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World Wine

The Most Expensive #Wine in #Australia

Ryan Pike for The Wall Street Journal
Torbreck Vintners
Ryan Pike

Australia’s most expensive wine — a recently released Shiraz with a perfect score from an influential wine publication — costs a hefty 700 Australian dollars to 800 Australian dollars (US$700 to US$800) a bottle. But nobody seems deterred by it.

All 400 cases of the wine, called the Laird, have sold.

The 2005 vintage of the Laird is made byTorbreck, a boutique winery in the Barossa Valley region of South Australia, Australia’s most famous wine district. Since its release in September, it has won rave reviews from around the world, including a perfect score of 100 from the U.S. publication  ”Wine Advocate.”

Torbreck owner and winemaker David Powell says a third of the wine went to Asia, a third to the United Kingdom and a third was taken by Australian buyers.

“Many went to high-end collectors,” Mr. Powell says, highlighting China, Hong Kong, Malaysia and the Philippines as final destinations. U.S. collectors missed out, he says, because by the time the Laird’s reviews were published, there was none left to buy.

The Laird surpasses in price Australia’s most famous high-end wine, Penfolds Grange, whose 2005 release sells for more than A$550 a bottle.

Mr. Powell says the wine’s expensive price tag was the result of a combination of factors – the premium grapes it comes from, its fermentation in the best barrels money can buy and the limited number of bottles produced.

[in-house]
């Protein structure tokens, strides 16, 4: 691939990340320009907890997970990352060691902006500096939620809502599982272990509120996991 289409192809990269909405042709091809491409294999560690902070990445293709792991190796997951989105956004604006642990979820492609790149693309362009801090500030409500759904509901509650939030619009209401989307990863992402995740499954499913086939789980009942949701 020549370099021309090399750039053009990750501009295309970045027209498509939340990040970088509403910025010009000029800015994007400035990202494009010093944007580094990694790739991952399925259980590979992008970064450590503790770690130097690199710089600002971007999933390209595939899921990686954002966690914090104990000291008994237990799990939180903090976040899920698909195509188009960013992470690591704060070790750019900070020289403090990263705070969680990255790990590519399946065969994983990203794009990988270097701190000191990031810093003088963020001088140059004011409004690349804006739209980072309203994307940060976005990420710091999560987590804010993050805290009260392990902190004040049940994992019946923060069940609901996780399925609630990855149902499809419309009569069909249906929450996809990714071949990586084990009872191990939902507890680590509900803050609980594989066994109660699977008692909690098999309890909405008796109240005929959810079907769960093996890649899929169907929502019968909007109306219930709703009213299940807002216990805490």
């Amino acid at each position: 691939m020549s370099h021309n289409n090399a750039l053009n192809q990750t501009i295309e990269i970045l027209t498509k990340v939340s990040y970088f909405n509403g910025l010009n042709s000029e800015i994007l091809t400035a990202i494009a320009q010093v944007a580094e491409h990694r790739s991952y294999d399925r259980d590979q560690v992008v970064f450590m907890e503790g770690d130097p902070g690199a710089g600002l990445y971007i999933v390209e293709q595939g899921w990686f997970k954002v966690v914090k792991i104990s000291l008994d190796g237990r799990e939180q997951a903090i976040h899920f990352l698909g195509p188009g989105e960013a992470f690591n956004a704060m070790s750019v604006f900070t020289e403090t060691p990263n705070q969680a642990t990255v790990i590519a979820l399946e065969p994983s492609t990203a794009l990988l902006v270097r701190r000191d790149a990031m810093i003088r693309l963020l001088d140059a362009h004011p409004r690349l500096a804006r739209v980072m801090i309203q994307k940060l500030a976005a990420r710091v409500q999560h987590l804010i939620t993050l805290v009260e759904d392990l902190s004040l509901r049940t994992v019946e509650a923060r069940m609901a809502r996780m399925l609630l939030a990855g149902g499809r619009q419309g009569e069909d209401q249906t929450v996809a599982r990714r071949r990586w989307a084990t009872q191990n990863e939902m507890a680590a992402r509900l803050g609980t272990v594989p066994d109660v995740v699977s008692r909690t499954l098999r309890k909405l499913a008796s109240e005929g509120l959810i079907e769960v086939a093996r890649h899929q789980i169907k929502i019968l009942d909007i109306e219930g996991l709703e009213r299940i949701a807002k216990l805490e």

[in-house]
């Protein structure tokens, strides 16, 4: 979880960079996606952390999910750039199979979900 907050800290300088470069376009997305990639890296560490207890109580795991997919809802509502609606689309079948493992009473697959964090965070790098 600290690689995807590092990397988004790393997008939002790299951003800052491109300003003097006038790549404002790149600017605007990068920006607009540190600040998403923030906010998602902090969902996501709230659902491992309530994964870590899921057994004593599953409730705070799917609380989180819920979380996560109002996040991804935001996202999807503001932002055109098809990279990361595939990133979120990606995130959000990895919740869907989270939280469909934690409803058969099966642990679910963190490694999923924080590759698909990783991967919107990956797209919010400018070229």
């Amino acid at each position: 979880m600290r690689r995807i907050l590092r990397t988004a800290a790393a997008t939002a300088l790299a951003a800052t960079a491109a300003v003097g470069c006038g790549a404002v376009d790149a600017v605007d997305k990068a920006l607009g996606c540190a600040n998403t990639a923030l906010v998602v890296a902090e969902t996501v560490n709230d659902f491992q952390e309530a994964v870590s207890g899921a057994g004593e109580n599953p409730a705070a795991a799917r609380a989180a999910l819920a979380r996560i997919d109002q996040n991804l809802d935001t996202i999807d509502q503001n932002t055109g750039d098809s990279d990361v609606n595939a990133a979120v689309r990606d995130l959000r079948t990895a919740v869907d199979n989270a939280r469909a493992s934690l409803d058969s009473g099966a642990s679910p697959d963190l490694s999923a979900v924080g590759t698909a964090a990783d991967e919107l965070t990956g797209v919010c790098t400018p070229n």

“At the same time it was something I wanted people to pay attention to,” he says. “It’s a world-class wine, not just an Australian wine.”

Hong Kong wine importer and merchant Patricio de la Fuente Saez of Links Concept says he sold most of his supply of the 2005 Laird for around 6,000 Hong Kong dollars (US$770) a bottle before reviews came out.

You don’t really care about the price “if you’re a millionaire or a billionaire,” he says. “All the big collectors in Hong Kong, they’re not idiots, they know what they’re drinking, they know what they’re buying, and they love wine.”

Mr. de la Fuente Saez says he sent a bottle of the Laird about a month after its release to a group of collectors in Hong Kong to sample and received an excited phone call from them in the middle of the night. “They were good collectors and they were going crazy,” he said.

Buyers of the Laird were wealthy wine connoisseurs who were not out to impress because it was an expensive wine, Mr. de la Fuente Saez says.“Your regular Joe Bloggs who is rich and drinks Lafite to show off won’t understand or know Torbreck,” he said.

Mr. de la Fuente Saez describes the Laird as fresh, intense, with a perfect balance of sweetness and alcohol that can be compared with the best Syrah (known as Shiraz in Australia) from the Rhône region of France, such as a top vintage of La Chapelle from Jaboulet Hermitage.

The Laird is made from grapes grown in a Barossa Valley vineyard owned by Malcolm Seppelt, a descendent of the region’s Seppelt winemaking family. Mr. Seppelt says the hand-pruned vineyard, planted in 1958 using original Barossa Shiraz vine stock over 100 years old, is watered by natural rainfall and has dark brown loam soil over clay over limestone. But it has something else he describes as an “X-factor” that produces quality grapes.

When the grapes are picked and crushed, they are fermented in special, thicker than usual French oak barrels for three years, aged in bottles for two more years and then released for sale. Mr. Seppelt describes the resulting wine as “sensational.”

“I can’t really describe it. It’s full of all the goodies from dry grown shiraz.”



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